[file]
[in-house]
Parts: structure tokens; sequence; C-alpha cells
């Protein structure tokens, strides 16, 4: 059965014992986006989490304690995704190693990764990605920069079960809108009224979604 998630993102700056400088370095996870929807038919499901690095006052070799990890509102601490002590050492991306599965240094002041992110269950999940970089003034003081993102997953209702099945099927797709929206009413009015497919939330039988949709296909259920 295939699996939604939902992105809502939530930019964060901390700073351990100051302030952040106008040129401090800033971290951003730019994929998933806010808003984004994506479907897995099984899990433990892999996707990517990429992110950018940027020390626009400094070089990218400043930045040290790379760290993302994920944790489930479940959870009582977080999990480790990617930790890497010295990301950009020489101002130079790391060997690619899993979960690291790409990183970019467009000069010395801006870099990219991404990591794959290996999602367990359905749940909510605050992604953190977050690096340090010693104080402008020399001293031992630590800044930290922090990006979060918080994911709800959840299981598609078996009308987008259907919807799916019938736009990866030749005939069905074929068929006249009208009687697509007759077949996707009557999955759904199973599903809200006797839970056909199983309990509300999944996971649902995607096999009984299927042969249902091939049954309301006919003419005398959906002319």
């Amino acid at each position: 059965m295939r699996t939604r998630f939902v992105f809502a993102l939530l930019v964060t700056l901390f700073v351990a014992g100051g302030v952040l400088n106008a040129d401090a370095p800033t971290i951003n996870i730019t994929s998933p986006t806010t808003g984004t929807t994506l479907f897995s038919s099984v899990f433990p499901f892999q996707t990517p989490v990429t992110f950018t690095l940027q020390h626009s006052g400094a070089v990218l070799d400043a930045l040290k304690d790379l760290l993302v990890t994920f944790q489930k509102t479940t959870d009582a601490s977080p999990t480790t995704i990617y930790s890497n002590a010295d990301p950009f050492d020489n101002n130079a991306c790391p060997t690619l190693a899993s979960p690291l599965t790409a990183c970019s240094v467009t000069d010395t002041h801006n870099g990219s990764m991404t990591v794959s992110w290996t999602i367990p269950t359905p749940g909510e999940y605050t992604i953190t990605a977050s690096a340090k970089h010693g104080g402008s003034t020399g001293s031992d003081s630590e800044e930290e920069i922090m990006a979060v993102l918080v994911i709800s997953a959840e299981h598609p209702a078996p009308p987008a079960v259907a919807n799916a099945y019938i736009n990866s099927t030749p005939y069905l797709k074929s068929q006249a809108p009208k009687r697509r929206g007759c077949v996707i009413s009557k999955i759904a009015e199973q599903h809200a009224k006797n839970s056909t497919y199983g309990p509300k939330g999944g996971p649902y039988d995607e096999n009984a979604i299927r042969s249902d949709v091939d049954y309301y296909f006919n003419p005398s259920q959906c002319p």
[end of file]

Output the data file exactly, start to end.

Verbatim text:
[in-house]
Parts: structure tokens; sequence; C-alpha cells
């Protein structure tokens, strides 16, 4: 059965014992986006989490304690995704190693990764990605920069079960809108009224979604 998630993102700056400088370095996870929807038919499901690095006052070799990890509102601490002590050492991306599965240094002041992110269950999940970089003034003081993102997953209702099945099927797709929206009413009015497919939330039988949709296909259920 295939699996939604939902992105809502939530930019964060901390700073351990100051302030952040106008040129401090800033971290951003730019994929998933806010808003984004994506479907897995099984899990433990892999996707990517990429992110950018940027020390626009400094070089990218400043930045040290790379760290993302994920944790489930479940959870009582977080999990480790990617930790890497010295990301950009020489101002130079790391060997690619899993979960690291790409990183970019467009000069010395801006870099990219991404990591794959290996999602367990359905749940909510605050992604953190977050690096340090010693104080402008020399001293031992630590800044930290922090990006979060918080994911709800959840299981598609078996009308987008259907919807799916019938736009990866030749005939069905074929068929006249009208009687697509007759077949996707009557999955759904199973599903809200006797839970056909199983309990509300999944996971649902995607096999009984299927042969249902091939049954309301006919003419005398959906002319």
């Amino acid at each position: 059965m295939r699996t939604r998630f939902v992105f809502a993102l939530l930019v964060t700056l901390f700073v351990a014992g100051g302030v952040l400088n106008a040129d401090a370095p800033t971290i951003n996870i730019t994929s998933p986006t806010t808003g984004t929807t994506l479907f897995s038919s099984v899990f433990p499901f892999q996707t990517p989490v990429t992110f950018t690095l940027q020390h626009s006052g400094a070089v990218l070799d400043a930045l040290k304690d790379l760290l993302v990890t994920f944790q489930k509102t479940t959870d009582a601490s977080p999990t480790t995704i990617y930790s890497n002590a010295d990301p950009f050492d020489n101002n130079a991306c790391p060997t690619l190693a899993s979960p690291l599965t790409a990183c970019s240094v467009t000069d010395t002041h801006n870099g990219s990764m991404t990591v794959s992110w290996t999602i367990p269950t359905p749940g909510e999940y605050t992604i953190t990605a977050s690096a340090k970089h010693g104080g402008s003034t020399g001293s031992d003081s630590e800044e930290e920069i922090m990006a979060v993102l918080v994911i709800s997953a959840e299981h598609p209702a078996p009308p987008a079960v259907a919807n799916a099945y019938i736009n990866s099927t030749p005939y069905l797709k074929s068929q006249a809108p009208k009687r697509r929206g007759c077949v996707i009413s009557k999955i759904a009015e199973q599903h809200a009224k006797n839970s056909t497919y199983g309990p509300k939330g999944g996971p649902y039988d995607e096999n009984a979604i299927r042969s249902d949709v091939d049954y309301y296909f006919n003419p005398s259920q959906c002319p």